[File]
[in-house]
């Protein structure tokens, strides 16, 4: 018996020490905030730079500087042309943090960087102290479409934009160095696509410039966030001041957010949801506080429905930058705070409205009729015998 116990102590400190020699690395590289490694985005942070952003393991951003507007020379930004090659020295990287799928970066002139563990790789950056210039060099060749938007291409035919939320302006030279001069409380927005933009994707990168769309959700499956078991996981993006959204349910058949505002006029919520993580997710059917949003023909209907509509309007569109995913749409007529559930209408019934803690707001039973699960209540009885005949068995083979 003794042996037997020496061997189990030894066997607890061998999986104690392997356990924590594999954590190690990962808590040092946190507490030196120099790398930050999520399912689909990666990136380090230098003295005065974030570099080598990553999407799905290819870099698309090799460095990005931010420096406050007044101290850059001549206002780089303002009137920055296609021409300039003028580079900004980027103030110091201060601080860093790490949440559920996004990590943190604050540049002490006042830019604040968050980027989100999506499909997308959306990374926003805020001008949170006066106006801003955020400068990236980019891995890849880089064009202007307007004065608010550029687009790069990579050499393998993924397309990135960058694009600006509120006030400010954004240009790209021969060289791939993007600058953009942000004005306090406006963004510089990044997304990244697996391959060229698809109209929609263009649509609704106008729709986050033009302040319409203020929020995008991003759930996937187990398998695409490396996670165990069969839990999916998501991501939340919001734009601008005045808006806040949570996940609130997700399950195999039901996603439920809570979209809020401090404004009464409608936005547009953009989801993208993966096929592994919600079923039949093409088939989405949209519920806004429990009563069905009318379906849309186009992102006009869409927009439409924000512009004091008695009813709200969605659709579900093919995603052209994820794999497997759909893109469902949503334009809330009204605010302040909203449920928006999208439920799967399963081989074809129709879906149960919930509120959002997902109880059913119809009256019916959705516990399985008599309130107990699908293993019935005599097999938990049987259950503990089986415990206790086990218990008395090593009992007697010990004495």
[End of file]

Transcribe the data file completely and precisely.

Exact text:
[in-house]
């Protein structure tokens, strides 16, 4: 018996020490905030730079500087042309943090960087102290479409934009160095696509410039966030001041957010949801506080429905930058705070409205009729015998 116990102590400190020699690395590289490694985005942070952003393991951003507007020379930004090659020295990287799928970066002139563990790789950056210039060099060749938007291409035919939320302006030279001069409380927005933009994707990168769309959700499956078991996981993006959204349910058949505002006029919520993580997710059917949003023909209907509509309007569109995913749409007529559930209408019934803690707001039973699960209540009885005949068995083979 003794042996037997020496061997189990030894066997607890061998999986104690392997356990924590594999954590190690990962808590040092946190507490030196120099790398930050999520399912689909990666990136380090230098003295005065974030570099080598990553999407799905290819870099698309090799460095990005931010420096406050007044101290850059001549206002780089303002009137920055296609021409300039003028580079900004980027103030110091201060601080860093790490949440559920996004990590943190604050540049002490006042830019604040968050980027989100999506499909997308959306990374926003805020001008949170006066106006801003955020400068990236980019891995890849880089064009202007307007004065608010550029687009790069990579050499393998993924397309990135960058694009600006509120006030400010954004240009790209021969060289791939993007600058953009942000004005306090406006963004510089990044997304990244697996391959060229698809109209929609263009649509609704106008729709986050033009302040319409203020929020995008991003759930996937187990398998695409490396996670165990069969839990999916998501991501939340919001734009601008005045808006806040949570996940609130997700399950195999039901996603439920809570979209809020401090404004009464409608936005547009953009989801993208993966096929592994919600079923039949093409088939989405949209519920806004429990009563069905009318379906849309186009992102006009869409927009439409924000512009004091008695009813709200969605659709579900093919995603052209994820794999497997759909893109469902949503334009809330009204605010302040909203449920928006999208439920799967399963081989074809129709879906149960919930509120959002997902109880059913119809009256019916959705516990399985008599309130107990699908293993019935005599097999938990049987259950503990089986415990206790086990218990008395090593009992007697010990004495």